That December, at the national championships in Salt Lake City, he won the 5,000. In February 2013, at the junior world championships, he won the 5,000 and took bronze in the 3,000.
"When he's on the ice, it's almost like he's a man," his dad said. "It's all business and focus. It's like you're watching a professional."
Lehman is easy to spot on the ice not only because he wears the same winter hat his mom bought at a meet years ago. He's also the only one who warms up with a neck warmer draped around his face — during the trials he wore one with the Bears logo — because it keeps the wind out of his mouth.
Lehman's only routine before training — taking naps — is no superstition. It's how he finds order through chaos.
He trains two hours away in Milwaukee four days a week, often leaving school about noon to grab lunch at home. If Lehman's mother can't drive him, he gets a lift from Steve Penland, his former coach.
One weekday he trains off the ice, while Saturdays are often races. Sunday is his day off.
"He has to have one, right?" Marcia Lehman said.
Lehman gets nervous before races. His biggest challenge is being mentally prepared.
"Being mentally tough is definitely something I've been working on, and it has helped a lot," he said. "What the great skaters do is ... if they get tired, they just push themselves a little bit more, as opposed to some people who start off really well and once they get tired, they kind of give up and they think that all hope is lost."
At the Olympic trials, a crowd of 3,000 in suburban Salt Lake City and an NBC broadcast made the event the biggest stage of his young career. He tried to block out the atmosphere.
"Thinking, 'You're on national television,' probably would not have helped," he said, laughing.
The preparation paid off, in part because he was hoping only to qualify for the 5,000.
With three laps to go in the 10,000, Lehman was about four seconds behind Kuck — his training partner and the skater he most admires. Lehman said he noticed Kuck losing steam, and he stayed consistent.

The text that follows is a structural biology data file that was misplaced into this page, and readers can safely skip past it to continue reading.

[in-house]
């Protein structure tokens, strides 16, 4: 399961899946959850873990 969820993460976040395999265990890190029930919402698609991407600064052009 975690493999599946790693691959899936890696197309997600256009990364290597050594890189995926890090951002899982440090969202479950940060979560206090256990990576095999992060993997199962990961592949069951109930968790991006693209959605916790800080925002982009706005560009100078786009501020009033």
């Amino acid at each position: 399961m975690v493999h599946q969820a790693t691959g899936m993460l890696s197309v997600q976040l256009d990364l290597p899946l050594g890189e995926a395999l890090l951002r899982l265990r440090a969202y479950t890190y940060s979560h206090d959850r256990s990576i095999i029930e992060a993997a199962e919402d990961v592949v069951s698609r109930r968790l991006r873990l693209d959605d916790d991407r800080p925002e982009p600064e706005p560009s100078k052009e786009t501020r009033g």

As the final lap began, Lehman pushed ahead. He raised his index finger when he crossed the finish line before the official time was posted.
"It's pretty crazy," he said. "Definitely did not expect it."
Last month, his high school had an assembly wishing him good luck. Then it was off to train on an outdoor track in the mountains of northern Italy in Collabo — where he won his two junior world championship medals — before arriving in Sochi, which has a lower altitude similar to that of Milwaukee.
Should he defy expectations and reach the medal podium, he would become the youngest male speedskater to do so since Alv Gjestvang of Norway in 1956.
He and Klaiber are just hoping for a top-12 finish. This time, the experience is what matters. He is ranked 26th in the world in the 5,000.
Lehman will rely on the skates that helped get him to Sochi. They're no longer in production, but his mother found two pairs in Canada. Lehman also uses Viking blades instead of Maple, the choice of most skaters on the U.S. team, including Shani Davis.
Davis once suggested to Lehman not to change anything with his skates if they felt fine. Now Lehman applies that advice throughout his training.
"I've debated if this is really right for me — and then looking back how much success it has brought me — and it has helped," he said. "So why stop now?"